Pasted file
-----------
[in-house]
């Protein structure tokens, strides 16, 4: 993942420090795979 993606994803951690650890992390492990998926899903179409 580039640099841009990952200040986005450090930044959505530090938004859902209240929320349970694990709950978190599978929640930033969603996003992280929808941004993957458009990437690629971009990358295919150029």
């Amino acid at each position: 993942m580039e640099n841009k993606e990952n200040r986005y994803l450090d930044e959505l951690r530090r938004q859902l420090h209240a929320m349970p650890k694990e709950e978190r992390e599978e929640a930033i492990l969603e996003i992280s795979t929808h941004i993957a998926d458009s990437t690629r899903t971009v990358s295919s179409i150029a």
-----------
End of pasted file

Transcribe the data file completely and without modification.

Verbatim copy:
[in-house]
């Protein structure tokens, strides 16, 4: 993942420090795979 993606994803951690650890992390492990998926899903179409 580039640099841009990952200040986005450090930044959505530090938004859902209240929320349970694990709950978190599978929640930033969603996003992280929808941004993957458009990437690629971009990358295919150029």
């Amino acid at each position: 993942m580039e640099n841009k993606e990952n200040r986005y994803l450090d930044e959505l951690r530090r938004q859902l420090h209240a929320m349970p650890k694990e709950e978190r992390e599978e929640a930033i492990l969603e996003i992280s795979t929808h941004i993957a998926d458009s990437t690629r899903t971009v990358s295919s179409i150029a």